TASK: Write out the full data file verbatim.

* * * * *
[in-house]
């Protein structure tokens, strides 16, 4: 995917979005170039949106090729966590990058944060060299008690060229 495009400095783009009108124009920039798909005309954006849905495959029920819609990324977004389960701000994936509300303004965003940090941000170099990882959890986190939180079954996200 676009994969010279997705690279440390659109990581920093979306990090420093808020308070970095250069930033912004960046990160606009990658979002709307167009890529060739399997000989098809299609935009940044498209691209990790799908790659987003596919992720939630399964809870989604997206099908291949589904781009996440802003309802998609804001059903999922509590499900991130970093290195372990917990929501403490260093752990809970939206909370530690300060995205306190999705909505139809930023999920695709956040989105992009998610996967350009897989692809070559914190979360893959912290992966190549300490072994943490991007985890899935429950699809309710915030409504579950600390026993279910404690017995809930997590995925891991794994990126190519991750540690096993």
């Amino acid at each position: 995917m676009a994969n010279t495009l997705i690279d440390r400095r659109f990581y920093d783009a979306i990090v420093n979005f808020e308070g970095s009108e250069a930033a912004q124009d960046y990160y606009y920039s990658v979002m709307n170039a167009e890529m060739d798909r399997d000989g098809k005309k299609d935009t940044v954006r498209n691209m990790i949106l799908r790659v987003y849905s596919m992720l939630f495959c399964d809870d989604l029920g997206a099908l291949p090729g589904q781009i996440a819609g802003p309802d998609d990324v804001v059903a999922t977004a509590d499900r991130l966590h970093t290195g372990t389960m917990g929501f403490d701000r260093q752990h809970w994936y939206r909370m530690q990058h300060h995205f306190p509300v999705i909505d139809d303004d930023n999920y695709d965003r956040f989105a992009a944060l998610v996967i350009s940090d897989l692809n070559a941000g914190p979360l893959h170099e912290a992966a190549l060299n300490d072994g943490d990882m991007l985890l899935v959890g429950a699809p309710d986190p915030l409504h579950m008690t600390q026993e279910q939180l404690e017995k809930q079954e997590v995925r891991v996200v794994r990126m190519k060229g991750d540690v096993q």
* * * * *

[in-house]
């Protein structure tokens, strides 16, 4: 995917979005170039949106090729966590990058944060060299008690060229 495009400095783009009108124009920039798909005309954006849905495959029920819609990324977004389960701000994936509300303004965003940090941000170099990882959890986190939180079954996200 676009994969010279997705690279440390659109990581920093979306990090420093808020308070970095250069930033912004960046990160606009990658979002709307167009890529060739399997000989098809299609935009940044498209691209990790799908790659987003596919992720939630399964809870989604997206099908291949589904781009996440802003309802998609804001059903999922509590499900991130970093290195372990917990929501403490260093752990809970939206909370530690300060995205306190999705909505139809930023999920695709956040989105992009998610996967350009897989692809070559914190979360893959912290992966190549300490072994943490991007985890899935429950699809309710915030409504579950600390026993279910404690017995809930997590995925891991794994990126190519991750540690096993």
């Amino acid at each position: 995917m676009a994969n010279t495009l997705i690279d440390r400095r659109f990581y920093d783009a979306i990090v420093n979005f808020e308070g970095s009108e250069a930033a912004q124009d960046y990160y606009y920039s990658v979002m709307n170039a167009e890529m060739d798909r399997d000989g098809k005309k299609d935009t940044v954006r498209n691209m990790i949106l799908r790659v987003y849905s596919m992720l939630f495959c399964d809870d989604l029920g997206a099908l291949p090729g589904q781009i996440a819609g802003p309802d998609d990324v804001v059903a999922t977004a509590d499900r991130l966590h970093t290195g372990t389960m917990g929501f403490d701000r260093q752990h809970w994936y939206r909370m530690q990058h300060h995205f306190p509300v999705i909505d139809d303004d930023n999920y695709d965003r956040f989105a992009a944060l998610v996967i350009s940090d897989l692809n070559a941000g914190p979360l893959h170099e912290a992966a190549l060299n300490d072994g943490d990882m991007l985890l899935v959890g429950a699809p309710d986190p915030l409504h579950m008690t600390q026993e279910q939180l404690e017995k809930q079954e997590v995925r891991v996200v794994r990126m190519k060229g991750d540690v096993q």